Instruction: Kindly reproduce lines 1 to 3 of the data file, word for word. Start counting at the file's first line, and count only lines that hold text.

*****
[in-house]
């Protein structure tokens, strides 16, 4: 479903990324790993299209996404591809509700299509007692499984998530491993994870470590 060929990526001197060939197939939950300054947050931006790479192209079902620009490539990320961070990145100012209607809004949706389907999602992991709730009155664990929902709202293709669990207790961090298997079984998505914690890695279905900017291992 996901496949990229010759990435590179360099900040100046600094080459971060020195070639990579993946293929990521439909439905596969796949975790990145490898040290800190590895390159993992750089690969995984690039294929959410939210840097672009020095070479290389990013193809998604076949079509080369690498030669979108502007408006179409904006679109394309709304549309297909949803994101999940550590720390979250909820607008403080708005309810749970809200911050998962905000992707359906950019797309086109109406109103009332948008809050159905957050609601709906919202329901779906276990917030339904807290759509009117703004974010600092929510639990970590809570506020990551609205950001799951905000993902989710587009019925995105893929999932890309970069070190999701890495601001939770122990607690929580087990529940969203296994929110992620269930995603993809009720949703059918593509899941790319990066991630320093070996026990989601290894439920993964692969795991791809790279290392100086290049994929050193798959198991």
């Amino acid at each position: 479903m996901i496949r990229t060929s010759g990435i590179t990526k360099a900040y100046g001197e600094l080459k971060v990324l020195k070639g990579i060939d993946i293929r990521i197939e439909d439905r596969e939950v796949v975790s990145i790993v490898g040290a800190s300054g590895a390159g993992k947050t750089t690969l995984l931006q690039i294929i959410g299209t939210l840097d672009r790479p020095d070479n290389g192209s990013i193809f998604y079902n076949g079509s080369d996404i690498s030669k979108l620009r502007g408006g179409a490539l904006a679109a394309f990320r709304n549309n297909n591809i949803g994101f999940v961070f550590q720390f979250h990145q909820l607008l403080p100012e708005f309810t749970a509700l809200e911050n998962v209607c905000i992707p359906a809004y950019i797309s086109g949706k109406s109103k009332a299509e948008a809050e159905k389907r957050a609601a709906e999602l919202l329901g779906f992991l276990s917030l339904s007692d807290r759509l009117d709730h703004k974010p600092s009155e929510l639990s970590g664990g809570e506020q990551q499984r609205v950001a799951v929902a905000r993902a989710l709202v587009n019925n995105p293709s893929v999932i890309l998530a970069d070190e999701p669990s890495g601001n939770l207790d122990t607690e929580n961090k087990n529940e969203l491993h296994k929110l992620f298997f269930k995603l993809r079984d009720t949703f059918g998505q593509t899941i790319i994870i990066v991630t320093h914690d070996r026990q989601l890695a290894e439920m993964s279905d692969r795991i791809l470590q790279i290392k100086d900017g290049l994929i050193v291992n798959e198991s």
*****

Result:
[in-house]
């Protein structure tokens, strides 16, 4: 479903990324790993299209996404591809509700299509007692499984998530491993994870470590 060929990526001197060939197939939950300054947050931006790479192209079902620009490539990320961070990145100012209607809004949706389907999602992991709730009155664990929902709202293709669990207790961090298997079984998505914690890695279905900017291992 996901496949990229010759990435590179360099900040100046600094080459971060020195070639990579993946293929990521439909439905596969796949975790990145490898040290800190590895390159993992750089690969995984690039294929959410939210840097672009020095070479290389990013193809998604076949079509080369690498030669979108502007408006179409904006679109394309709304549309297909949803994101999940550590720390979250909820607008403080708005309810749970809200911050998962905000992707359906950019797309086109109406109103009332948008809050159905957050609601709906919202329901779906276990917030339904807290759509009117703004974010600092929510639990970590809570506020990551609205950001799951905000993902989710587009019925995105893929999932890309970069070190999701890495601001939770122990607690929580087990529940969203296994929110992620269930995603993809009720949703059918593509899941790319990066991630320093070996026990989601290894439920993964692969795991791809790279290392100086290049994929050193798959198991």
């Amino acid at each position: 479903m996901i496949r990229t060929s010759g990435i590179t990526k360099a900040y100046g001197e600094l080459k971060v990324l020195k070639g990579i060939d993946i293929r990521i197939e439909d439905r596969e939950v796949v975790s990145i790993v490898g040290a800190s300054g590895a390159g993992k947050t750089t690969l995984l931006q690039i294929i959410g299209t939210l840097d672009r790479p020095d070479n290389g192209s990013i193809f998604y079902n076949g079509s080369d996404i690498s030669k979108l620009r502007g408006g179409a490539l904006a679109a394309f990320r709304n549309n297909n591809i949803g994101f999940v961070f550590q720390f979250h990145q909820l607008l403080p100012e708005f309810t749970a509700l809200e911050n998962v209607c905000i992707p359906a809004y950019i797309s086109g949706k109406s109103k009332a299509e948008a809050e159905k389907r957050a609601a709906e999602l919202l329901g779906f992991l276990s917030l339904s007692d807290r759509l009117d709730h703004k974010p600092s009155e929510l639990s970590g664990g809570e506020q990551q499984r609205v950001a799951v929902a905000r993902a989710l709202v587009n019925n995105p293709s893929v999932i890309l998530a970069d070190e999701p669990s890495g601001n939770l207790d122990t607690e929580n961090k087990n529940e969203l491993h296994k929110l992620f298997f269930k995603l993809r079984d009720t949703f059918g998505q593509t899941i790319i994870i990066v991630t320093h914690d070996r026990q989601l890695a290894e439920m993964s279905d692969r795991i791809l470590q790279i290392k100086d900017g290049l994929i050193v291992n798959e198991s």